Shadows stirred along the wall as she twisted the candle from the saucer and held it to the herbal mixture, taking care to push her flowing sleeve away from the dish. Pungent smoke drifted upward as she replaced the taper.
A breath of air touched her and she turned, half-glimpsing motion but unable to find its source. Again the flame wobbled, and behind her the curtain billowed upward. The border of the coarsely woven material brushed the wick as it fell back into place.
A tiny spark gnawed along the threads until it burned.
And that’s The End for today. Cheers!
I’ve been working on making my characters’ dialogue more distinctive and honing their actions to make them more in the scene.
Here’s some wonderful advice for spiffing up dialogue from Shannon Donnelly on the Writers in the Storm blog. Great stuff.
Originally posted on Writers In The Storm Blog:
Great dialogue can make or break a novel.
This view may stem from growing up watching a lot of 1930’s screwball comedies. Zingers fly with rapid fire and everyone talks. A lot. But the importance of dialogue really sank in when I wrote A Proper Mistress. I went for a lot of dialogue in that book and it went on to be one of my best selling romances.
We all know great dialogue when we read it—and the best dialogue seems effortless. But good dialogue takes work, sometimes needing multiple edits and thinking it over and totally revising a scene. It also takes a few key ingredients.
1) Give Your Characters Unique Voices.
Can you tell who is talking without any tags to make this obvious?
You have to get your characters talking in order to find their voices. And each character needs a distinct voice.
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Every January I’m imbued with a feeling of possibility. It’s a new year. A period has been added to the last sentence of 2013, and a shiny 2014 is available to fill with ideas, words, and work. I’ve decided to dedicate this year to one of my favorite creatures.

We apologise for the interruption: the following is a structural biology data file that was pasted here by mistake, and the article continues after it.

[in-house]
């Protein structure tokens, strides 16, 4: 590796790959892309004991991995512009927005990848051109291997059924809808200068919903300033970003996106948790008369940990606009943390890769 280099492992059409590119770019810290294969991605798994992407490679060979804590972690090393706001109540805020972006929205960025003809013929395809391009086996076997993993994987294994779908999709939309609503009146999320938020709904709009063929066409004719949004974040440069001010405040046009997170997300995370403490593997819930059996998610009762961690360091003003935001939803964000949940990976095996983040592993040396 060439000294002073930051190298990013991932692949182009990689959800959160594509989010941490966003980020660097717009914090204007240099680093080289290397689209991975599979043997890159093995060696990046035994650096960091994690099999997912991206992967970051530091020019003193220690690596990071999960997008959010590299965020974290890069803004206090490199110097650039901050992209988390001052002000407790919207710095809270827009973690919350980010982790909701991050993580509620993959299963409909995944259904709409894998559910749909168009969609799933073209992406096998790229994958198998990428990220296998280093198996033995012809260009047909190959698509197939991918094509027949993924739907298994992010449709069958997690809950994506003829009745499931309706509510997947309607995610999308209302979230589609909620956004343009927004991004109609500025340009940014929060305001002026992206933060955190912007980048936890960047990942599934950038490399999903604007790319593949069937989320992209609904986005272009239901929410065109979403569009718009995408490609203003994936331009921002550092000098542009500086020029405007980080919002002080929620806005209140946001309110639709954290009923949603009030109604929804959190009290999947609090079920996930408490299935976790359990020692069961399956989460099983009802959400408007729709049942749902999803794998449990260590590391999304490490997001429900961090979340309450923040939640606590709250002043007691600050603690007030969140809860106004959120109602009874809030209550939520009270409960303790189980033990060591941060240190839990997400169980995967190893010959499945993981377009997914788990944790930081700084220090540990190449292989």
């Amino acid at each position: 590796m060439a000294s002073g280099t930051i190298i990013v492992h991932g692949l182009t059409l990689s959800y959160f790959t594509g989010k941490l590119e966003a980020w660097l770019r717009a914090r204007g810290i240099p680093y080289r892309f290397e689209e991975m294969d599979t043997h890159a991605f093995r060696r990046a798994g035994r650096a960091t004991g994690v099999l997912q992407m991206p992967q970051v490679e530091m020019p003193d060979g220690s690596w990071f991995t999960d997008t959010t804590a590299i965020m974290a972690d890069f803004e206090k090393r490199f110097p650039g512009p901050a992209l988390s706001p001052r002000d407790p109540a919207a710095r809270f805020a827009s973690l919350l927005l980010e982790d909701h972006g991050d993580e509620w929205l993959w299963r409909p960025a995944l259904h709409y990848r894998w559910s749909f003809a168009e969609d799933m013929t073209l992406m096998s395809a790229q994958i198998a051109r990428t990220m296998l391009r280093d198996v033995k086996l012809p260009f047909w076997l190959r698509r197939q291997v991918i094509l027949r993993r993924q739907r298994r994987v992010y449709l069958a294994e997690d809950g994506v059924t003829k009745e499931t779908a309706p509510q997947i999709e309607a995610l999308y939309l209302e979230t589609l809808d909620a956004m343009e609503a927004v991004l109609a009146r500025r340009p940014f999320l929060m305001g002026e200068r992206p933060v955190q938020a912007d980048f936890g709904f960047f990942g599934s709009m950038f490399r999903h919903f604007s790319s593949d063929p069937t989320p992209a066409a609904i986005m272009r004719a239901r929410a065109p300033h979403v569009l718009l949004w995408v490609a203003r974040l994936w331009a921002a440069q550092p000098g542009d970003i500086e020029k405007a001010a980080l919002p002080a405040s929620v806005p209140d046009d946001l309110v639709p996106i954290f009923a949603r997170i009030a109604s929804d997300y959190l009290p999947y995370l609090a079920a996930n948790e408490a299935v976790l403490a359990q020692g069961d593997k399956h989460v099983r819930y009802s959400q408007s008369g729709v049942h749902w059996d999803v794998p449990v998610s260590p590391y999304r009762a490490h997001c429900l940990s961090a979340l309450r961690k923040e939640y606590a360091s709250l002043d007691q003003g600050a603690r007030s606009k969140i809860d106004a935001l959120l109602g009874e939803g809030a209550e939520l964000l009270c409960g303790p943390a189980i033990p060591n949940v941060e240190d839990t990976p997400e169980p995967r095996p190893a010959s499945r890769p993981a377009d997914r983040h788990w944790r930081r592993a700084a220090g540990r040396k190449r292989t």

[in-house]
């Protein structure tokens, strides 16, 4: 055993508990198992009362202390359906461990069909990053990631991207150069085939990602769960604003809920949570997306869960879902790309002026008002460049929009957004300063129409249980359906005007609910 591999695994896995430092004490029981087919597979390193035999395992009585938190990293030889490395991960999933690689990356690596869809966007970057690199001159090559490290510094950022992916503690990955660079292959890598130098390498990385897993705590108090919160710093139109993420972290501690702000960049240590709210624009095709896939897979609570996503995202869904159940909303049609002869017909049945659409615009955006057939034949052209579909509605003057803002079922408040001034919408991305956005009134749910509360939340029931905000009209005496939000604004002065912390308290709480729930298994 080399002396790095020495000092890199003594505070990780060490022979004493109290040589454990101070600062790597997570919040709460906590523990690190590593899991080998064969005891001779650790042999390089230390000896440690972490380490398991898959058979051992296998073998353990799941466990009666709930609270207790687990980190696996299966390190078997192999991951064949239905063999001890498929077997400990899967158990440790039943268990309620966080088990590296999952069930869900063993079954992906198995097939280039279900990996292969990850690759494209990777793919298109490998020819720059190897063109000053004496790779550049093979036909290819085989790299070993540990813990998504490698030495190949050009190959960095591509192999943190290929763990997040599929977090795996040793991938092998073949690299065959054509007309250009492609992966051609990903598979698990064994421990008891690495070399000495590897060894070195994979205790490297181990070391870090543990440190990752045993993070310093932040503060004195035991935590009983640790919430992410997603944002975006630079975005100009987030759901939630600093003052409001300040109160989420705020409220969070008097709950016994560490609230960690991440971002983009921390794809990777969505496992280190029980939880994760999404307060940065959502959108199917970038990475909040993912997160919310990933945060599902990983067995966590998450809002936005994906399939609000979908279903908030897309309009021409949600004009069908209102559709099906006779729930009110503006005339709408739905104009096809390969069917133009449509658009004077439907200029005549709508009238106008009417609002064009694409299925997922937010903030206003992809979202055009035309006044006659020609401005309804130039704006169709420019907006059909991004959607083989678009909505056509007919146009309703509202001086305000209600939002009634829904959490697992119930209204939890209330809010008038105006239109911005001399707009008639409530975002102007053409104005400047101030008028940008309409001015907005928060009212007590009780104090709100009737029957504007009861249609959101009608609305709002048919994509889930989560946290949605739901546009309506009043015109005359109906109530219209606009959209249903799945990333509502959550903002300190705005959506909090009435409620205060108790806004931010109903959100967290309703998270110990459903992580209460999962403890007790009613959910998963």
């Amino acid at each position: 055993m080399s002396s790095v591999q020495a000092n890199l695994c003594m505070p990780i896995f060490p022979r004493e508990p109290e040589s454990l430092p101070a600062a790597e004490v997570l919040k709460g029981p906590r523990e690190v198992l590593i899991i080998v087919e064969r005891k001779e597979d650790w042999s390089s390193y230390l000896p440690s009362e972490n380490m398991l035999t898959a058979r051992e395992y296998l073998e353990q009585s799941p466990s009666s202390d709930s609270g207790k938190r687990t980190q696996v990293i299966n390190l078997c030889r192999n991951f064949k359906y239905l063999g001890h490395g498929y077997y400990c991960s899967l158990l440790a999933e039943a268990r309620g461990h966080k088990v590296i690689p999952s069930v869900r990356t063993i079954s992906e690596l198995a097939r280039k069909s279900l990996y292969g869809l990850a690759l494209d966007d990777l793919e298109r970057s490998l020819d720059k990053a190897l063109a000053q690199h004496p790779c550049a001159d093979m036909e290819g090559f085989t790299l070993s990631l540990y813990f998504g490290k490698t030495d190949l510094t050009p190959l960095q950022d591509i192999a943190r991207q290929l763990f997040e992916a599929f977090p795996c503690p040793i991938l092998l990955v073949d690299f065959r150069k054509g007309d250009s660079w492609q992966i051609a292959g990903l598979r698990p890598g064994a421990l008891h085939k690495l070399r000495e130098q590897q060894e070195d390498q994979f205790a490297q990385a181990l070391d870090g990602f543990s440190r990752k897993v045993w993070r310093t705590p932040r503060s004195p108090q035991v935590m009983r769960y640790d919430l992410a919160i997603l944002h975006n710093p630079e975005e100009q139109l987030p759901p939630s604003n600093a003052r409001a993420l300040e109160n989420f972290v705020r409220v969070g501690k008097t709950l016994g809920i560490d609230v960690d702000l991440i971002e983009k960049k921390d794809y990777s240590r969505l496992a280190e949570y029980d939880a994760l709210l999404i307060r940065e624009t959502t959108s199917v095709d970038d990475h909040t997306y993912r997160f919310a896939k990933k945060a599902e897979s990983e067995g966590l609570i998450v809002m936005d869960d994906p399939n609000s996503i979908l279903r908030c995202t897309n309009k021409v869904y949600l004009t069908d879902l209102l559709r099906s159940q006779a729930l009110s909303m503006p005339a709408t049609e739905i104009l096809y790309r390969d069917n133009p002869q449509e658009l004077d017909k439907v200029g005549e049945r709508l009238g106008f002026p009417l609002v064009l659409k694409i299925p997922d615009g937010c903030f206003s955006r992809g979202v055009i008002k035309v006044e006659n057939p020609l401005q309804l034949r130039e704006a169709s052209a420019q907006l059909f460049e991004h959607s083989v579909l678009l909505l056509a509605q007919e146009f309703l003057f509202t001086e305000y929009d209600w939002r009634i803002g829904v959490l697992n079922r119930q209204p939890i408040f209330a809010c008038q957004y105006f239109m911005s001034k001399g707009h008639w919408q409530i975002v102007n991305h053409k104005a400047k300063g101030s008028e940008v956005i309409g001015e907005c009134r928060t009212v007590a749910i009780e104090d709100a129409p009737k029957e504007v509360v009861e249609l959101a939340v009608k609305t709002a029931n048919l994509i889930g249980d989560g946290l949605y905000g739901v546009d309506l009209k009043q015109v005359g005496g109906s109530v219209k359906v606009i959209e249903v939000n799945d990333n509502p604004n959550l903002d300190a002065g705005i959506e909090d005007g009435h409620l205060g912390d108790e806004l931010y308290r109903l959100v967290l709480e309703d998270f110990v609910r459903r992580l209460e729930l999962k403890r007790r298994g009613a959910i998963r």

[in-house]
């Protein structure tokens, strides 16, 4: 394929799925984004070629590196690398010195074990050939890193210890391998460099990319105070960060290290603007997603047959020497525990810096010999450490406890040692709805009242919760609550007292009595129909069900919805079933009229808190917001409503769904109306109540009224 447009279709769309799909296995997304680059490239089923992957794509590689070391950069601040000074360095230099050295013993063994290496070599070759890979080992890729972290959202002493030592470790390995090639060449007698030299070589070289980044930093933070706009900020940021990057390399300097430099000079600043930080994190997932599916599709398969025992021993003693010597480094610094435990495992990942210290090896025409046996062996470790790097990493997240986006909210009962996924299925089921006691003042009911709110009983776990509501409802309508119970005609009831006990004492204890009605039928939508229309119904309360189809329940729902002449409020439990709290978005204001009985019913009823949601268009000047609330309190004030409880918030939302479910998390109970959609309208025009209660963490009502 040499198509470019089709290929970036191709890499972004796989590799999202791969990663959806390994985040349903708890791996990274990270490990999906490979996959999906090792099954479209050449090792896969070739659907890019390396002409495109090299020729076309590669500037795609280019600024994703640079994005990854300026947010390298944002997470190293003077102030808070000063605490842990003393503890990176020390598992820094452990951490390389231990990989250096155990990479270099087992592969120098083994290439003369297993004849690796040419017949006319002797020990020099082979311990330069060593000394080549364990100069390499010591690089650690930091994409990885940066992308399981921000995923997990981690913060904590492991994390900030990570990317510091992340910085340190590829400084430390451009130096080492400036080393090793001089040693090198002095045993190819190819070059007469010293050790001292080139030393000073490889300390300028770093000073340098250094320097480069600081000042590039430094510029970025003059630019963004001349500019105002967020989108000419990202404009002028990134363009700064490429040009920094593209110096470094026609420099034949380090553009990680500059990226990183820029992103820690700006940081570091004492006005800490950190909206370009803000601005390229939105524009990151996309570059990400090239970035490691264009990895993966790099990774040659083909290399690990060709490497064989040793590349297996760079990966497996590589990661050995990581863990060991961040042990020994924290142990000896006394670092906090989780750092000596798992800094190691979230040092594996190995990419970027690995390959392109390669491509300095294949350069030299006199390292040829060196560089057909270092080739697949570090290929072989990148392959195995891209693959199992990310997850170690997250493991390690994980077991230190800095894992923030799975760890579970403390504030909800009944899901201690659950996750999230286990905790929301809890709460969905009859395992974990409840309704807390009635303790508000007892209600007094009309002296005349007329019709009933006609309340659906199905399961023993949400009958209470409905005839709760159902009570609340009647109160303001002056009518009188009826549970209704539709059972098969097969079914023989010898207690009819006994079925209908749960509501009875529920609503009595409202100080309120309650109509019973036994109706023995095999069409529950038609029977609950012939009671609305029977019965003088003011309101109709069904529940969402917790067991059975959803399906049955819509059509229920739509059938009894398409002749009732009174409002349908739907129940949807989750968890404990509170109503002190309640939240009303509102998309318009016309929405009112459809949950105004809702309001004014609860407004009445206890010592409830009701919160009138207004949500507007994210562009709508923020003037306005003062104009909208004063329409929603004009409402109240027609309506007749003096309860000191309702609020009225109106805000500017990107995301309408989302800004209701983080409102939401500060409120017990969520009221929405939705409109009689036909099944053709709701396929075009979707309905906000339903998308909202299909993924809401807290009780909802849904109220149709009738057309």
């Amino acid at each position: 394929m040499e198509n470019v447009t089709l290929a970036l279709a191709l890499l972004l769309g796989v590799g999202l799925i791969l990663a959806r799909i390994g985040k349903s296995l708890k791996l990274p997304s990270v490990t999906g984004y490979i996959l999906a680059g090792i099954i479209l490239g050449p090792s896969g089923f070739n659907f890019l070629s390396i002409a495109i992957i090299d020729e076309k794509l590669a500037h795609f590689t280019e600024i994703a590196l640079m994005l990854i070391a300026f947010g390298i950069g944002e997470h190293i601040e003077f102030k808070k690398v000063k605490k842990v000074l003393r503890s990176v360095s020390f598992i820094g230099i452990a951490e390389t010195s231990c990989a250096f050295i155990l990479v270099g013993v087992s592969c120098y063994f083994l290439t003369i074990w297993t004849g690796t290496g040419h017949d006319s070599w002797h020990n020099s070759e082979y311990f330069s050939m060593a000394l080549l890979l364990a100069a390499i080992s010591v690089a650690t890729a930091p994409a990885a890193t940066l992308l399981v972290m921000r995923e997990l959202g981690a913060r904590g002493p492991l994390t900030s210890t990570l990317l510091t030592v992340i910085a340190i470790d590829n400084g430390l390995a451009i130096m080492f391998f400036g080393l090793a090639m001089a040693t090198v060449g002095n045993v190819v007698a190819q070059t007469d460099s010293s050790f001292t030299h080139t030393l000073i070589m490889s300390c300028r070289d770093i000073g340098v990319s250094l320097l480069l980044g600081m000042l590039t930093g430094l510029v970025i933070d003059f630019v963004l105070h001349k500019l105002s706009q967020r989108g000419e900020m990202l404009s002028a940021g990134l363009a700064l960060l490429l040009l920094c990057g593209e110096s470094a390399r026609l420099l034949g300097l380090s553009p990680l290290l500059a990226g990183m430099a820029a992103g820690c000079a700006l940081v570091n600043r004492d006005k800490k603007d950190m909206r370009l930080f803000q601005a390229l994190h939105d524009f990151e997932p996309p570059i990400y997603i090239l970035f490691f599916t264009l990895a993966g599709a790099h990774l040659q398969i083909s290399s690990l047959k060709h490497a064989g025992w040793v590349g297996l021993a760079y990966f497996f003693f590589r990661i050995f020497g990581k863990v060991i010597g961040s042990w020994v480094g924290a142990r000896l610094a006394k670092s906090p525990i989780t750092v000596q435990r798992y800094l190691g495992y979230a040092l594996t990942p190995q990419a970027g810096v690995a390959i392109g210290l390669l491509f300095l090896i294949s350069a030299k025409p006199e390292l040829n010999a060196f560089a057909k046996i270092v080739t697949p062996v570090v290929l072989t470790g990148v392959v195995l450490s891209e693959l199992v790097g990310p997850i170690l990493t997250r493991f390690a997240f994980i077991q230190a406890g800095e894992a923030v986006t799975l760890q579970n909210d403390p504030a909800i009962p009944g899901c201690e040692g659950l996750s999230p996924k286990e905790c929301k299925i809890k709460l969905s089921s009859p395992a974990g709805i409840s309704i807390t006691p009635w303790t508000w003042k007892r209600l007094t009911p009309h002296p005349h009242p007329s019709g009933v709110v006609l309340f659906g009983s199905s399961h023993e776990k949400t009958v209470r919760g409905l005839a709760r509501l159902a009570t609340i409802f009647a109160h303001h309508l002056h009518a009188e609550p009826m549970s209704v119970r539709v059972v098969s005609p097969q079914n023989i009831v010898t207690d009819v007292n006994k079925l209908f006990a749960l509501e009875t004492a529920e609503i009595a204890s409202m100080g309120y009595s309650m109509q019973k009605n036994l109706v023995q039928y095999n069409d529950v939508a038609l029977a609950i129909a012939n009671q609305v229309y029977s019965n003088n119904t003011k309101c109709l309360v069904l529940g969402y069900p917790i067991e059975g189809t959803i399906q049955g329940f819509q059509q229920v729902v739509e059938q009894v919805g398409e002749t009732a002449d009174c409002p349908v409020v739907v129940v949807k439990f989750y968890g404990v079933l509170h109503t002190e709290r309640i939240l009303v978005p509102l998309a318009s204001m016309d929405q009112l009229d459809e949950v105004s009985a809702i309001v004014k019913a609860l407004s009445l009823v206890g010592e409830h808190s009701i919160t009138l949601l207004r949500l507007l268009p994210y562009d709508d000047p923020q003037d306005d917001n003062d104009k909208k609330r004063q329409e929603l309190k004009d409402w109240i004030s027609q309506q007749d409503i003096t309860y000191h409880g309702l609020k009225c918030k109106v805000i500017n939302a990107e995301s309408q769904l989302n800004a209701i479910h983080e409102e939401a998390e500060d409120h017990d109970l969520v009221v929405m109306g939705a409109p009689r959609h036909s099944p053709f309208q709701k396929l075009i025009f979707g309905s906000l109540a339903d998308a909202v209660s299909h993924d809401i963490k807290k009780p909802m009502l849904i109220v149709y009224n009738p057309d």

This is my year of the duck.
Ducks are masters of land, sea, and air. They view life with a Mona Lisa smile, and are willing to plumb the depths for sustenance, leaving their heads beneath the surface and their tail feathers vulnerable to the breeze. Awkward at times, graceful at others, they go about their business with enthusiasm.
In the coming twelve months of writing I’ll try to let go of fear standing in the way of expression. I’ll develop a smile to face down the moments when words hide from me like minnows under rocks. When I want to turn away from the computer to find distraction, I’ll focus on my characters until they talk to me and show me the paths they want to follow. I’ll float on the pond of ideas lightly, lightly, and swim my way to the ends of the stories I need to tell.
I’ll stop once in a while to preen my feathers, to feel good about what I’ve written rather than letting the perfectionist-voice whisper criticism to take away my pleasure in what I’ve captured on the page. And I’ll fly high enough to see entire landscapes populated by characters I want to explore.
It’s the year of the duck.
I said out loud I was aiming to complete A Signal Shown by the end of November. It’s not going to happen, but I’ve written a lot so all is not lost. Here goes another challenge: I’m aiming to finish it by the end of December, holidays or no holidays.
As for the random viruses, crises, and have-tos of the season: can we coexist peacefully?
Congratulations to all the NaNoWriMo participants. I hope you met your goals.